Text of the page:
Open Mail Relay Security Guidelines
This document contains the following sections:
- Applies to
- Purpose of the Guideline
- Definition / Clarification
- Guideline Statement
- User Responsibilities and Procedures
- Revision History
Early in the Internet's history, the network was far less stable, and had fewer alternate routes between points than it does today. Because of this, mail relaying was a "service" that people provided which helped to ensure that e-mail was deliverable. When a specific node in a path to a particular site was down, a mail relay could "forward" the message to the target site, and stop the mail from bouncing back to its originator. Over time, the Internet has become more stable in this regard, and open mail relays are no longer necessary. Further, since they allow spammers to send out their messages and hide their tracks to some extent, what once was a voluntary service, is now a disservice.
Groups or departments who maintain a mail server.
The Carnegie Mellon Computing Policy establishes a general policy for the use of computing, telephone and information resources. The purpose of this guideline is to establish acceptable practices that support the policy as it applies to mail servers and open mail relays.
This guideline was established to ensure that the Carnegie Mellon community has a clear understanding of proper procedure and usage. Computing Services reserves the right to modify this guideline as necessary. Any changes to this guideline will be posted to official.computing-news and will be reflected on this web page.
Spammers: The problem with relaying e-mail occurs when outside users seek out a machine which allows relay, and abuse the relay by sending "spam." Spam can be defined as unsolicited e-mail such as solicitations or advertisements. By relaying mail, spammers can cut down on their e-mail load, make their messages less traceable, deflect attention from themselves, or work around restrictions. For example, it's difficult to determine the origination point of an outside user message that has been relayed. The "from" line information is undependable; and relying on the IP address would cause problems for users who are running clients outside of Carnegie Mellon's network. In general, the relaying of spam has a negative impact on the university's network, mail server, and human resources, as well as the reputation of Carnegie Mellon.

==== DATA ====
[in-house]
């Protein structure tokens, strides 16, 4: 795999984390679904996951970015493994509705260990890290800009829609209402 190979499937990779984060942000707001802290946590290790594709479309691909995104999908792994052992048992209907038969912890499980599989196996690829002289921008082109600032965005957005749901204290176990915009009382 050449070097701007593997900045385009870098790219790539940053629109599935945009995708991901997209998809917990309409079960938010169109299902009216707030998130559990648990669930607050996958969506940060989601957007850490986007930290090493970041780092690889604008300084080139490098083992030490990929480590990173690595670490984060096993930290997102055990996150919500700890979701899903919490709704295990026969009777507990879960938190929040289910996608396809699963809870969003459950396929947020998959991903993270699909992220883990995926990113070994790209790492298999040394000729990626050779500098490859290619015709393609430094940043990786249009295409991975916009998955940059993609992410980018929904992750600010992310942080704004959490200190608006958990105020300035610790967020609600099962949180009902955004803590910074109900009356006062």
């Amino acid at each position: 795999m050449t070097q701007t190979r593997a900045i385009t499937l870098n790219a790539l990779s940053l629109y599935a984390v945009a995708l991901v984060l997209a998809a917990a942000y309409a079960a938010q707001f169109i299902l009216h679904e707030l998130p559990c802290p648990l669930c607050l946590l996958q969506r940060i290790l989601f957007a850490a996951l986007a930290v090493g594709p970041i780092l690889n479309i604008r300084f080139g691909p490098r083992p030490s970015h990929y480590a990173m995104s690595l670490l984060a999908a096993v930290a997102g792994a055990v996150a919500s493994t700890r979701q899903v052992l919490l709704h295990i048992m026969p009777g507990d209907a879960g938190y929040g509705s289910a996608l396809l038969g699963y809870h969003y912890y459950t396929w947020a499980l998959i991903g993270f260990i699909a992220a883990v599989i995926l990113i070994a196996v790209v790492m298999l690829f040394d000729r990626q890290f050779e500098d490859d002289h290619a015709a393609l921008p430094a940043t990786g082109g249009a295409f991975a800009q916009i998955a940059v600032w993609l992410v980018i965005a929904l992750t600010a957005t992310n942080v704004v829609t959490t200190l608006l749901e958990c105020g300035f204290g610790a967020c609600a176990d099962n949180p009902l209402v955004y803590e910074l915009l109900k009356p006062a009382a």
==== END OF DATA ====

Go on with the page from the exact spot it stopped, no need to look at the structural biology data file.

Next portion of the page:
If you are running a mail server, the SMTP (Simple Mail Transfer Protocol) agent should be turned off unless you absolutely need it. If you do need to provide this service, make sure that it is configured to NOT offer open relay.
By default, IIS on Windows 2000 will install an SMTP (Simple Mail Transfer Protocol) agent which performs relaying. Unless you absolutely need the mail agent, you should turn it off by following the Microsoft Guidelines for Securing IIS. Note that IIS is NOT installed automatically by Windows 2000 or Windows XP. However you can verify if this service is installed by clicking Start > Run and typing SERVICES.MSC. Look for Internet Information Services (IIS).
Other operating systems, including most UNIX variants, allow the system administrator to enable SMTP services on the machine. Again, if you do not need to provide this service, do not enable it. If you do need to provide this service, make sure that it is configured to NOT offer open relay.
Guideline Modified: November 3, 2005
Guideline Modified: June 8, 2004